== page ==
(above picture from this guy's photostream)
Okay. So back in 1982, one of Canada’s greatest paleantologists, Dale Russell, conducted a thought experiment. The idea had been thrown around before, but Ol’ Dale took it to the next level. What if the age of the dinosaurs had not ended with an asteroid in the late creataceous, but had kept going? Would it be ridiculous to posit that intelligent life would develop?
So, with that in mind, Dale grabbed Ron Séguin, taxidermist and artist, and had him make two models. One of Troodon, a maniraptoran dino who appears to have one of the largest brains of any known dinosaur - aka the intelligence of an equivalently sized flightless bird - and one model of what Troodon perhaps would have evolved into. Thus, the dinosauroid, a dinosaur hominid, was born. The eyes grew larger and more binocular, the head larger to accommodate the brain, and the body upright to support the big brain.
However, plenty of people thought that this was arrogant at best, and ridiculous at worst. Why would a non-avian dinosaur abandon its horizontal form in favour of a body type so specific to mammalian primates?
So here’s where I pick it up. I read a post by Darren Naish, a great paleontologist from the UK, about some of his thoughts on the matter. After visiting the Tet Zoo and looking at the Hornbills there, his reflections ended in this interesting conclusion:
“Of course you don’t need to compare ground hornbills with Cretaceous predatory dinosaurs, or with hominids or other primates, to make them interesting. But I can’t help coming back to Russell & Séguin’s ‘dinosauroid’ hypothesis. No, post-Cretaceous maniraptorans wouldn’t end up looking like scaly tridactyl plantigrade humanoids with erect tailless bodies. They would be decked out with feathers and brightly coloured skin ornaments; have nice normal horizontal bodies and digitigrade feet; long, hard, powerful jaws; stride around on the savannah kicking the shit out of little mammals; and in the evenings they would stand together in the trees, booming out a duet of du du du-du, a deep noise that would reverberate for miles around.”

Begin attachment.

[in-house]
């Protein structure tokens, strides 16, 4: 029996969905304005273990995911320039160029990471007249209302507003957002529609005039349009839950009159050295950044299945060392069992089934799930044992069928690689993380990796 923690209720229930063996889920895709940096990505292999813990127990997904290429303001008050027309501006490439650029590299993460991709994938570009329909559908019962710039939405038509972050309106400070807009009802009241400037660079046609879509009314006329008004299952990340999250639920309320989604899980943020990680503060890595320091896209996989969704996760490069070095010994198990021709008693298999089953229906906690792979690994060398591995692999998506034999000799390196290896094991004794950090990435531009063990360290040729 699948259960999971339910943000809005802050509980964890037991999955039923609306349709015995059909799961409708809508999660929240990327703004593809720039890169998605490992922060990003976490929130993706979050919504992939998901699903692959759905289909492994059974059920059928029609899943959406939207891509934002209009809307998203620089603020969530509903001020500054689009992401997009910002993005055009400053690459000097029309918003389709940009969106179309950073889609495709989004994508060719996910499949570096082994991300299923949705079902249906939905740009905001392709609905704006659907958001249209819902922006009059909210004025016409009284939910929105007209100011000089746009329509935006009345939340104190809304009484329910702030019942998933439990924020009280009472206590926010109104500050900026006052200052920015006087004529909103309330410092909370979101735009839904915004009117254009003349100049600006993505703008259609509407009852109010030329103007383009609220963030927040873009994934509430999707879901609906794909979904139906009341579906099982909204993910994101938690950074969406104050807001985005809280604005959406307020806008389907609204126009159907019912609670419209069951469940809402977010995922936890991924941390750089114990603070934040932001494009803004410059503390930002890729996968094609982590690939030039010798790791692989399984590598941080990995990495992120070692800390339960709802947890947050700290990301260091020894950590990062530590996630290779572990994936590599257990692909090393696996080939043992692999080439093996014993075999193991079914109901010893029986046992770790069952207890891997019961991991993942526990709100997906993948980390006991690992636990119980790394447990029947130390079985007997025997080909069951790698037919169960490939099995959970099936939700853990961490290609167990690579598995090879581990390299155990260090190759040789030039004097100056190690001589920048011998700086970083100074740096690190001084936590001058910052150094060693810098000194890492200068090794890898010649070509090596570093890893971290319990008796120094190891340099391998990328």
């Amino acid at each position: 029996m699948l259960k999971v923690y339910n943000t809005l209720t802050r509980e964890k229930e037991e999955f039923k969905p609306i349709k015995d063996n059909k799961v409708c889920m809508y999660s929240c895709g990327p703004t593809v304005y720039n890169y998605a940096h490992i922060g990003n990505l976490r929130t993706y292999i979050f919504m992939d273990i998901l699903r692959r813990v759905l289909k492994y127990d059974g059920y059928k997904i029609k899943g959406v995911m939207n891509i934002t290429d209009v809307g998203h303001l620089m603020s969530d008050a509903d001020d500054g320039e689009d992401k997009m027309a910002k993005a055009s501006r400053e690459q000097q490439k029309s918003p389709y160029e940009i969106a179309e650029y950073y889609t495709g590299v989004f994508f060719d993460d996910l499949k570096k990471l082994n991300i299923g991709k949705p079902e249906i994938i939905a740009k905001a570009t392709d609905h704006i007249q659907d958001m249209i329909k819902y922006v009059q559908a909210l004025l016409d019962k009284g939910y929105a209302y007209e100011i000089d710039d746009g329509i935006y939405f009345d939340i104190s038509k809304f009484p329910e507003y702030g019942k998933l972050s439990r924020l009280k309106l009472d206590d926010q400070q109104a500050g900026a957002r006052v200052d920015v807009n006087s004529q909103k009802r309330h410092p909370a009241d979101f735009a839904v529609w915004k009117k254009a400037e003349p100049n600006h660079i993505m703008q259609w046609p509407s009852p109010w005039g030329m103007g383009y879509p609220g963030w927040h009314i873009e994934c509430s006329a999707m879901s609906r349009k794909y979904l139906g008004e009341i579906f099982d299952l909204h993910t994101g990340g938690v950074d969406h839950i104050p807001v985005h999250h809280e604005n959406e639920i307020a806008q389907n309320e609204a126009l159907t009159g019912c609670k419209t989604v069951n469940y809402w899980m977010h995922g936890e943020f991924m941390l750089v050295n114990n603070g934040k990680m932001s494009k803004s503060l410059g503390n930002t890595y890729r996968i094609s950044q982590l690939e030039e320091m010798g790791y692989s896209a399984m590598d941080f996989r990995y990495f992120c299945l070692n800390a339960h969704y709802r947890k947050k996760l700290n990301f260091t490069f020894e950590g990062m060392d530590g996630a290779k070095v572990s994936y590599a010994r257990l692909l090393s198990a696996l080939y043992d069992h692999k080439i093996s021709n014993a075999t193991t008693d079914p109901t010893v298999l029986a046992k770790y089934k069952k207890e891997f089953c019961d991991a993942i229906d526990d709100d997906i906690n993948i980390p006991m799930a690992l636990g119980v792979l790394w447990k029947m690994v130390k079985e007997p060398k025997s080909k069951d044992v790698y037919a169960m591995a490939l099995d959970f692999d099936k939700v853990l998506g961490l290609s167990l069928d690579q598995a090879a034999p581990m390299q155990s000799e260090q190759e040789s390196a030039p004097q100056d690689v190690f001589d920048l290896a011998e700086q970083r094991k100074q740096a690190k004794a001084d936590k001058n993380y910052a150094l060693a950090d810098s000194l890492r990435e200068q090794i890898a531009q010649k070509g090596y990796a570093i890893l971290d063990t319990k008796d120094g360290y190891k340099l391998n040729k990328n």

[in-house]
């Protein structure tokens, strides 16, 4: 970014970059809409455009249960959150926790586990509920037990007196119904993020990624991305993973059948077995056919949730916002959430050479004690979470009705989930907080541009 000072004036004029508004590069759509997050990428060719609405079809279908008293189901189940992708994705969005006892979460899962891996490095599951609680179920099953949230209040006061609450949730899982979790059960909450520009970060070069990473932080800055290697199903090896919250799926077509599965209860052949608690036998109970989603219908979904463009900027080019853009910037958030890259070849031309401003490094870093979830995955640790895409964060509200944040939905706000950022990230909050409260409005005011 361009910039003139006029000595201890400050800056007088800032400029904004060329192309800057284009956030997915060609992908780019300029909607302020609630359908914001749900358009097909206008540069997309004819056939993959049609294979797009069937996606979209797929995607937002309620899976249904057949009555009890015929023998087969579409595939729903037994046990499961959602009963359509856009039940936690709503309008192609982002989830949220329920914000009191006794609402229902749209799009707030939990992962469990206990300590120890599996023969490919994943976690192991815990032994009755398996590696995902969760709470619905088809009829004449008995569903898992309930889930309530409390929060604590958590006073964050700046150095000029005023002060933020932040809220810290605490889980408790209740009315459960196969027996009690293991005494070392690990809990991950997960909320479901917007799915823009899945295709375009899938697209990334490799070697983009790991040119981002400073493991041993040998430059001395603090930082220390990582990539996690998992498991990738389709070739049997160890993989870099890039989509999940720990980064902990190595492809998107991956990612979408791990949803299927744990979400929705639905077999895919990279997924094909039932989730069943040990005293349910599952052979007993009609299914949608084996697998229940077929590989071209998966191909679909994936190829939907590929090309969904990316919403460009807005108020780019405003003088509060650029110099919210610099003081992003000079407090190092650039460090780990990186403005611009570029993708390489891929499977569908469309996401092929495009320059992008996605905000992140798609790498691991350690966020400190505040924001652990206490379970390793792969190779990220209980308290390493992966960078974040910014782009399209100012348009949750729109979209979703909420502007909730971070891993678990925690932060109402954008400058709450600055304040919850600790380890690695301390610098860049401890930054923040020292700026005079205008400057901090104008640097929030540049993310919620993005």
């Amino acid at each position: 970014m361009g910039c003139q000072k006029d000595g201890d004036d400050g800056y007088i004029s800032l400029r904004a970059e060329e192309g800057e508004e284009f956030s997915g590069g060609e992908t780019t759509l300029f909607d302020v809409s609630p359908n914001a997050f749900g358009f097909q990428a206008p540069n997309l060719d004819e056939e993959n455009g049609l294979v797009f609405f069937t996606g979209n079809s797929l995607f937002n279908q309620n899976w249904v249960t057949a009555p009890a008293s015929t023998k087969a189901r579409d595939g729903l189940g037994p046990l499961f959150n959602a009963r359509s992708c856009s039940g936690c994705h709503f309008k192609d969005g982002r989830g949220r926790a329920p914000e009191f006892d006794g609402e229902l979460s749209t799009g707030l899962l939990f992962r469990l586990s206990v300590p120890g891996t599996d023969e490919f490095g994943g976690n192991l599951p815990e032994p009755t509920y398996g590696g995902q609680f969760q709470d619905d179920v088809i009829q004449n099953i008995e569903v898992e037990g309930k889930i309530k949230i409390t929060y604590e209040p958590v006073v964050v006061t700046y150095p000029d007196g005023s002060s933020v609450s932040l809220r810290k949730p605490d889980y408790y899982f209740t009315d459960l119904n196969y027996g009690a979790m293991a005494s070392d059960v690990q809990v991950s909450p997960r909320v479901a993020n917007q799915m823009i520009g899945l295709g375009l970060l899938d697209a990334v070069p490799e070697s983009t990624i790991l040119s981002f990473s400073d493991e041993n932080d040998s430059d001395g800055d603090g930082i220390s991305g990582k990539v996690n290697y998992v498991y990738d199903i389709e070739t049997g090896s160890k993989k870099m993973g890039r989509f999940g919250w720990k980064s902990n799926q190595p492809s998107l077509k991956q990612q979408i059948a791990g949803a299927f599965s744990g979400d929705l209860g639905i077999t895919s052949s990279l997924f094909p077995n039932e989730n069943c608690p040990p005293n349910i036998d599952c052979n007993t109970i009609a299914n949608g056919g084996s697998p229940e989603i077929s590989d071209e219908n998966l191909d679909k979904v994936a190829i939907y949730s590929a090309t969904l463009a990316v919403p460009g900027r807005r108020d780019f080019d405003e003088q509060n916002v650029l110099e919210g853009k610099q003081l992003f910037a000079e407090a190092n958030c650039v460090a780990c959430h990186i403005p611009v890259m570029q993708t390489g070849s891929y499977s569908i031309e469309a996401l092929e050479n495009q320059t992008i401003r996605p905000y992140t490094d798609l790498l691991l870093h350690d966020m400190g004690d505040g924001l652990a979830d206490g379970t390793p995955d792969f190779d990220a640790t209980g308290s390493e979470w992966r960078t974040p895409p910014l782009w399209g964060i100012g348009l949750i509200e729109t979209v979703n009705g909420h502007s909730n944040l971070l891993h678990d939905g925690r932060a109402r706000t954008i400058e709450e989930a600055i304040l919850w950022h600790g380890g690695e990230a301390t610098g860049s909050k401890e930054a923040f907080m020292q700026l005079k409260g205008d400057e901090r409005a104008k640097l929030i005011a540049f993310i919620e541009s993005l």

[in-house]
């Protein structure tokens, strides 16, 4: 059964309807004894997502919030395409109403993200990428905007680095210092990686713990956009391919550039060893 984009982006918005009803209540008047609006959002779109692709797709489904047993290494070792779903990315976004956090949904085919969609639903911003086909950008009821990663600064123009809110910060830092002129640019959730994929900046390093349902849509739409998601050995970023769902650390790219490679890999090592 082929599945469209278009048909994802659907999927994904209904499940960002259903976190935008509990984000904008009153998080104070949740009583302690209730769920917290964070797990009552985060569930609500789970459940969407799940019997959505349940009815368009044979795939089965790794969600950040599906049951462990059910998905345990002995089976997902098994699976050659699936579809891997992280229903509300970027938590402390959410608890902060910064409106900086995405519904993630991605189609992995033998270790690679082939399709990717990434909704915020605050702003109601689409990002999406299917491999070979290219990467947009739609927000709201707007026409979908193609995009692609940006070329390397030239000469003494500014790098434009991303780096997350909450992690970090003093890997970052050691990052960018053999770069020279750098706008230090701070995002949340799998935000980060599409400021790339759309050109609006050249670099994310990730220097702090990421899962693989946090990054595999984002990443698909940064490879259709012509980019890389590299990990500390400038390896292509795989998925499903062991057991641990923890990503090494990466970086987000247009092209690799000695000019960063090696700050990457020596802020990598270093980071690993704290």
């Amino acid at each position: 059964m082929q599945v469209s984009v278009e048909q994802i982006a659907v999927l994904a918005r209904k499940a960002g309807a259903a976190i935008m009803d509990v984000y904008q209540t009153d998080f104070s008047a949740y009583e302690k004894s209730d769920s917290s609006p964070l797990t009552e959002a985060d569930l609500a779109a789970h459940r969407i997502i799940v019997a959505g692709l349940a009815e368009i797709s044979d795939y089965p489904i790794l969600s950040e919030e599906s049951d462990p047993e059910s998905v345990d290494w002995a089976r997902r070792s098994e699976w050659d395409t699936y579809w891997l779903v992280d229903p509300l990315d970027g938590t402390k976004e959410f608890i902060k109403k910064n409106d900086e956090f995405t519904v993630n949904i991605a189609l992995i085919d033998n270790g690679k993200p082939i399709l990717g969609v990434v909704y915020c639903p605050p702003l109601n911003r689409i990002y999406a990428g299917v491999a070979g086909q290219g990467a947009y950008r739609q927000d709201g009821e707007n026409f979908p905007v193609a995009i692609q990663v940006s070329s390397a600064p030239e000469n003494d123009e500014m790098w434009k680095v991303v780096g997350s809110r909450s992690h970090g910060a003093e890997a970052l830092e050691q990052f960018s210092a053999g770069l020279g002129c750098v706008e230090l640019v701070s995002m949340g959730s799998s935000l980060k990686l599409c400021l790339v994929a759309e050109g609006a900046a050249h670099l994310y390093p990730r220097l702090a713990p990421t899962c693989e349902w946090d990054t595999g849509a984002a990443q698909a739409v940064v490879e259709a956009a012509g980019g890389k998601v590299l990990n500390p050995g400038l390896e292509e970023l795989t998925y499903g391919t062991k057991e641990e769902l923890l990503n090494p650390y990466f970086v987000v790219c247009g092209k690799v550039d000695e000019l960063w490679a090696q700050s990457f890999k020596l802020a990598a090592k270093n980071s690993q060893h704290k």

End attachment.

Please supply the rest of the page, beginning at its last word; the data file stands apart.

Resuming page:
Inspired by this, the Turkish artist “Nemo Ramjet” came up with this design.
(The coolest thing about this design is that he also made a series of cave paintings, using spit and charcoal (etc) and his mouth to hold the brushes he made.)
Intrigued by all this, I started to look into avian intelligence, and came upon something pretty fucking cool. It turns out that crows - most specifically, the New Caledonian Crow - have been found to be at least as clever as the great apes. Moreover, these little bastards are as good at tool use as the chimps - and they only have beaks and feet to work with! The clever dinosauroids these fellows have been talking about already exist - and they're eating our garbage, luckily, instead of killing us off and conquering the world. (update - after more reading, it seems that they can learn all types of advanced behaviour - an evolutionary psychologist in Israel witnessed a hooded crow successfully bait-fish using torn off pieces of bread - cool, huh?)
That being said, instead of being discouraged to find that evolution had beaten me to the punch, I’ve been basing the intelligent dinos I’ve been drawing on the corvids, and their tool use on the tool use of the new Caledonian crow. These are the nicer drawings I’ve been doing…
(There are some rougher sketches, but not many are as nice)
Now, in conclusion, the idea of intelligent crow-raptors learning to fish may not be as exciting as green scaly men - but green scaly men are cliché and look fucking dumb.